This week sees the The Engine Room’s next replication sprint take place, as part of our Matchbox Program. Replication sprints are designed to reuse technology to help new partners, while also helping with the strategic design based on their unique needs.
What is a replication sprint?
The idea is simple: we take a former Matchbox project, and spend a week with a few organisations who are facing similar challenges and are interested in developing similar projects. The teams will walk away with tools they can use right away and with end products that are complete in design and features, developed around their specific needs.
Read more about the replication sprint process in this post.
The teams we’re working with during this week’s replication sprint – Opora and K-Monitor – are based in Eastern Europe and Western Balkans, fighting for more transparency and accountability in their own contexts. They also have a large number of messy documents about a specific issue, such as asset disclosures and political donations.
During the week, the participants of the replication sprint will get access to a tool and method that helps them easily categorise large numbers of documents (like scanned PDFs or paper copies).
Perhaps they’ve already tried to analyse these documents using technology, but bumped into challenges and now think they can do more with help from the wider community. And that’s where The Engine Room and our team of experts come in.
They have the PDFs. We have the methods for pulling information out of them.
Machines and algorithms are very efficient at certain functions, such as identifying patterns in an image or performing advanced calculations. However, other tasks – including identifying the contents of an image or recognising obscure text – are still best performed by humans.
The tool we’ve developed with former Matchbox partner ¿Quién Compró? is an online platform to simplify the process of liberating data from documents through microtasking – the process of splitting a large job into small tasks that can be distributed, over the Internet, to many people.
Here are the two organisations that will be taking part in the replication sprint this week, along with details of their projects.
A non-governmental network of public activists whose mission is to enhance public participation in the political process in Ukraine, by increasing citizens’ influence on what the government does – both on the national and local levels.
The Opora team want to start working with financial electoral reports to create a database for election donations starting in 2014. Their challenge is that not all of these reports are published online, and information is missing in some of the reports.
A grassroots anti-corruption initiative from Hungary started by a group of enthusiastic students in 2007. K-Monitor operates the biggest news database on corruption cases in Hungary with over 20,000 visitors a month.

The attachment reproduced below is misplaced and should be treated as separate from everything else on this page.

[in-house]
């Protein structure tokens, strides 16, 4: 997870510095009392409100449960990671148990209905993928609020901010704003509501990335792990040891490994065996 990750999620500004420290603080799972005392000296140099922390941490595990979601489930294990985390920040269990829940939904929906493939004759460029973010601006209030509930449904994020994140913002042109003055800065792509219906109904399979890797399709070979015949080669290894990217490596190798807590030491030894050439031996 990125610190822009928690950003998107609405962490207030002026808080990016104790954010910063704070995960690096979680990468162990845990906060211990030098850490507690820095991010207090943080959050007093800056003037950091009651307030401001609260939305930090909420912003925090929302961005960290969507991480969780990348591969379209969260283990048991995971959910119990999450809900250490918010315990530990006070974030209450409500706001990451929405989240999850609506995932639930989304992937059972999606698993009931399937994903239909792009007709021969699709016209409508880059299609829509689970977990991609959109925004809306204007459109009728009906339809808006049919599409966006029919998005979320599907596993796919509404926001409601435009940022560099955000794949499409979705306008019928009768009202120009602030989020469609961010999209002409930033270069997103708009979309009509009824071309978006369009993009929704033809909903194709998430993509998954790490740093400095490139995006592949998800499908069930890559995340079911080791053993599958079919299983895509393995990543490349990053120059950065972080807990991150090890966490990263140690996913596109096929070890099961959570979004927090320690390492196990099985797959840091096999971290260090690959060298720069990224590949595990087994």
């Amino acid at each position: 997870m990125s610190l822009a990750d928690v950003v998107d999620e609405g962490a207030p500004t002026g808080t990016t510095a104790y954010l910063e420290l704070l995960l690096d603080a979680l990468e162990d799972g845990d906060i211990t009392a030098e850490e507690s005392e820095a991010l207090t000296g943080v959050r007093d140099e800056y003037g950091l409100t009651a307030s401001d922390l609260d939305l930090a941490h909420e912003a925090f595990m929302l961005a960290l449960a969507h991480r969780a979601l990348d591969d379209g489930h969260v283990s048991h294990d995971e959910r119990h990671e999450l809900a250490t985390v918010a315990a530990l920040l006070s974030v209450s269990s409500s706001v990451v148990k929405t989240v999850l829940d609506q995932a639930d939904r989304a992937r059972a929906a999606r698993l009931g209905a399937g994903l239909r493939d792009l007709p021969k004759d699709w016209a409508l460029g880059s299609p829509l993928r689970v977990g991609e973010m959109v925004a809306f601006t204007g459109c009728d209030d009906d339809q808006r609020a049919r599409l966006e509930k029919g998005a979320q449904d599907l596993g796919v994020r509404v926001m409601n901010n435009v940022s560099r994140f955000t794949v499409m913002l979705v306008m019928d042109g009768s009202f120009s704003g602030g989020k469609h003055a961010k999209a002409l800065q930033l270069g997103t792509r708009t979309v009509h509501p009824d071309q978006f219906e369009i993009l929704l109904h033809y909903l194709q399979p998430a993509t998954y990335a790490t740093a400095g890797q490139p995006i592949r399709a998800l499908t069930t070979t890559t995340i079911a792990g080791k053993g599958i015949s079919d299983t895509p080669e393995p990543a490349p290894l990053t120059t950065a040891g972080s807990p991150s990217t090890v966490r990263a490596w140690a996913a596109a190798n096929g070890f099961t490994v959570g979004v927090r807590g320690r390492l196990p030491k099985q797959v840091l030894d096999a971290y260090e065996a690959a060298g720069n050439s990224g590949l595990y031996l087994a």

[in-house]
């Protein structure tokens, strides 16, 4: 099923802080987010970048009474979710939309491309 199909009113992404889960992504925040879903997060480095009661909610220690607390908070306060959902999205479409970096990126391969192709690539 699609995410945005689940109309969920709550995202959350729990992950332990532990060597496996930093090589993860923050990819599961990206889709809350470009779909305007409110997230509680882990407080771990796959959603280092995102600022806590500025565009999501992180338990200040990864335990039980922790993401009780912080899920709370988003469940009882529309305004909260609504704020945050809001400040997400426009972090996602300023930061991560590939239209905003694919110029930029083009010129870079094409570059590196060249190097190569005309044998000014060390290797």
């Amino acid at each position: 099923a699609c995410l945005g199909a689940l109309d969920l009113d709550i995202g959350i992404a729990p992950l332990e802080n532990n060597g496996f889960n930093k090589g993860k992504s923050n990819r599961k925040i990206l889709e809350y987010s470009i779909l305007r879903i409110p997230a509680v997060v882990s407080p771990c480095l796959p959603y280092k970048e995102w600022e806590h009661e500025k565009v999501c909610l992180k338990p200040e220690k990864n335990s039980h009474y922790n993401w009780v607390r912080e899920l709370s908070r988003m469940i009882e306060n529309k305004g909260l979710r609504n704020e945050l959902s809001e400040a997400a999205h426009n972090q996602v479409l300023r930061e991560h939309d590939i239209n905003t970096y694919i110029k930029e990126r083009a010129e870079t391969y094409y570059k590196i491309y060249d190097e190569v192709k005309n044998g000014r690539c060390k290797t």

The K-Monitor team want to develop a tool to process new asset declarations that will be published in Hungary in February 2017. They want to make the assets and incomes of decision makers transparent and comparable over time, develop a system of signals to detect suspicious enrichment, and advocate for better data publication and legal reform.
Updates from the event
We’ll be updating this blog post as the week goes on with all the action from each day, so make sure you check back during the week to see how the teams are getting on.
And we’ll produce a wrap up report at the end of the week, so you can see what went well and what we’d improve for next time.
Disclaimer: Our Global Matchbox Lead, Julia Keseru is a former employee of K-Monitor. She was not part of the selection committee for this replication sprint.
Day 1 Update
The goals of Day 1:
- For participants to get to know each other
- For participants get to know the projects and the platform we’re replicating
- To create a feature set, needs and goals for each project
- Set up the technical development environment
Opora and K-Monitor gave in-depth presentations of their projects, followed by questions and answers. All participants asked in-depth questions to understand better the country contexts, the political environment, as well as previous challenges they’ve faced.
In the afternoon, each team dove into creating complete feature lists. Based on the existing features of our technology, participants then compared those features to their team’s needs and goals, and developed aspirational additional feature lists. We then discussed all the features to understand technical and time constraints, and at the end of the day we had a clear vision for success – what we want to build by Friday.
In parallel, we also worked on setting up the development environment: from deciding on best communication and task management, to locally installing the codebase, to setting up local file servers.
We are now ready to deep dive into the design and development process: Tuesday morning is dedicated to defining specific tasks we will be working on for the rest of the week.
— Krzysiek Madejski (@KayMadejski) January 23, 2017
— K-Monitor (@k_monitor) January 23, 2017
— The Engine Room (@EngnRoom) January 23, 2017
— The Engine Room (@EngnRoom) January 23, 2017
Day 2 Update
The goals of Day 2:
- Develop user stories and outline tasks needed to achieve them
- Begin UX interaction flow for K-Monitor and data modelling for Opora
- Update our “Progress Wall”, our Kanban board with tasks that are “In Progress” and assign them to domain experts
The morning of Day 2 was the most intense part of the replication sprint up to now: the entire group brainstormed tasks needed to make our features and we organised the tasks into user stories that will guide our progress during the sprint.